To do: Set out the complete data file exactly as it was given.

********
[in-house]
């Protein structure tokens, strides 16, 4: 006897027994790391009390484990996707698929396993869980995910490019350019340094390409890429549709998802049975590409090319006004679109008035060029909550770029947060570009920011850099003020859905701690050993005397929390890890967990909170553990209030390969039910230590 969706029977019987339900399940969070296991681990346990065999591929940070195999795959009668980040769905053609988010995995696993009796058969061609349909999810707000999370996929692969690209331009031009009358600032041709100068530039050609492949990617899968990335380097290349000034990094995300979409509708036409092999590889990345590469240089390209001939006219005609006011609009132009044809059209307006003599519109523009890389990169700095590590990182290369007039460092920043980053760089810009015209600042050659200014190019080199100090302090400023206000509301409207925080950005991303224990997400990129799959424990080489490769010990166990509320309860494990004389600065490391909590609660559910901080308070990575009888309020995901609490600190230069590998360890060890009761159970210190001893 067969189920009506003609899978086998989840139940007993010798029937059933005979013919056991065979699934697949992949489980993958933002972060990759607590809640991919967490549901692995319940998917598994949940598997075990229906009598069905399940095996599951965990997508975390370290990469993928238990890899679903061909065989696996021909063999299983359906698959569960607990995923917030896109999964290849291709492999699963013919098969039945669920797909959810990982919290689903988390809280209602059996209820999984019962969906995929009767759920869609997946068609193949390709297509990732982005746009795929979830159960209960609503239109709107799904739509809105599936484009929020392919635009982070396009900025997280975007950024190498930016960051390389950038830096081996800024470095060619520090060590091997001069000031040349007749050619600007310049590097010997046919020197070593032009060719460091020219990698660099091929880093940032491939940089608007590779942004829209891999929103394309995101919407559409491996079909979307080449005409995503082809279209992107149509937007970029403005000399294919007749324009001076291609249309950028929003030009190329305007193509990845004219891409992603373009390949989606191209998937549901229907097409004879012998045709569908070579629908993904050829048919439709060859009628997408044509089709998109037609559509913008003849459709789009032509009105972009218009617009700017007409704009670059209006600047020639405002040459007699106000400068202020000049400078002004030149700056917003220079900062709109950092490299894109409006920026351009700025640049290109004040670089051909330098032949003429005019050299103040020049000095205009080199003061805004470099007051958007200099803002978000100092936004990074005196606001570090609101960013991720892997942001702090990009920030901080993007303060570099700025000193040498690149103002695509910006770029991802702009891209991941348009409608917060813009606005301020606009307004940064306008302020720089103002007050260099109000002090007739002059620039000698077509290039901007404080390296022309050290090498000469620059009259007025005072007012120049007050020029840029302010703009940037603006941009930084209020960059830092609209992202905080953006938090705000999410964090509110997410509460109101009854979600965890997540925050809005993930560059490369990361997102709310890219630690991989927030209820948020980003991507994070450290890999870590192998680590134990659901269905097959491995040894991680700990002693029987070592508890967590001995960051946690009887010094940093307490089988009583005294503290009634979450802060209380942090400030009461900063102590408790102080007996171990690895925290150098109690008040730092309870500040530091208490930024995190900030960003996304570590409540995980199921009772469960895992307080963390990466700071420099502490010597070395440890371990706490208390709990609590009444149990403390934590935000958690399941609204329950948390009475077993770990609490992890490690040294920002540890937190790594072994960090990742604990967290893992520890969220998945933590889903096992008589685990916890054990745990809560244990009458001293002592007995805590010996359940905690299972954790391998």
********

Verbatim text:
[in-house]
């Protein structure tokens, strides 16, 4: 006897027994790391009390484990996707698929396993869980995910490019350019340094390409890429549709998802049975590409090319006004679109008035060029909550770029947060570009920011850099003020859905701690050993005397929390890890967990909170553990209030390969039910230590 969706029977019987339900399940969070296991681990346990065999591929940070195999795959009668980040769905053609988010995995696993009796058969061609349909999810707000999370996929692969690209331009031009009358600032041709100068530039050609492949990617899968990335380097290349000034990094995300979409509708036409092999590889990345590469240089390209001939006219005609006011609009132009044809059209307006003599519109523009890389990169700095590590990182290369007039460092920043980053760089810009015209600042050659200014190019080199100090302090400023206000509301409207925080950005991303224990997400990129799959424990080489490769010990166990509320309860494990004389600065490391909590609660559910901080308070990575009888309020995901609490600190230069590998360890060890009761159970210190001893 067969189920009506003609899978086998989840139940007993010798029937059933005979013919056991065979699934697949992949489980993958933002972060990759607590809640991919967490549901692995319940998917598994949940598997075990229906009598069905399940095996599951965990997508975390370290990469993928238990890899679903061909065989696996021909063999299983359906698959569960607990995923917030896109999964290849291709492999699963013919098969039945669920797909959810990982919290689903988390809280209602059996209820999984019962969906995929009767759920869609997946068609193949390709297509990732982005746009795929979830159960209960609503239109709107799904739509809105599936484009929020392919635009982070396009900025997280975007950024190498930016960051390389950038830096081996800024470095060619520090060590091997001069000031040349007749050619600007310049590097010997046919020197070593032009060719460091020219990698660099091929880093940032491939940089608007590779942004829209891999929103394309995101919407559409491996079909979307080449005409995503082809279209992107149509937007970029403005000399294919007749324009001076291609249309950028929003030009190329305007193509990845004219891409992603373009390949989606191209998937549901229907097409004879012998045709569908070579629908993904050829048919439709060859009628997408044509089709998109037609559509913008003849459709789009032509009105972009218009617009700017007409704009670059209006600047020639405002040459007699106000400068202020000049400078002004030149700056917003220079900062709109950092490299894109409006920026351009700025640049290109004040670089051909330098032949003429005019050299103040020049000095205009080199003061805004470099007051958007200099803002978000100092936004990074005196606001570090609101960013991720892997942001702090990009920030901080993007303060570099700025000193040498690149103002695509910006770029991802702009891209991941348009409608917060813009606005301020606009307004940064306008302020720089103002007050260099109000002090007739002059620039000698077509290039901007404080390296022309050290090498000469620059009259007025005072007012120049007050020029840029302010703009940037603006941009930084209020960059830092609209992202905080953006938090705000999410964090509110997410509460109101009854979600965890997540925050809005993930560059490369990361997102709310890219630690991989927030209820948020980003991507994070450290890999870590192998680590134990659901269905097959491995040894991680700990002693029987070592508890967590001995960051946690009887010094940093307490089988009583005294503290009634979450802060209380942090400030009461900063102590408790102080007996171990690895925290150098109690008040730092309870500040530091208490930024995190900030960003996304570590409540995980199921009772469960895992307080963390990466700071420099502490010597070395440890371990706490208390709990609590009444149990403390934590935000958690399941609204329950948390009475077993770990609490992890490690040294920002540890937190790594072994960090990742604990967290893992520890969220998945933590889903096992008589685990916890054990745990809560244990009458001293002592007995805590010996359940905690299972954790391998």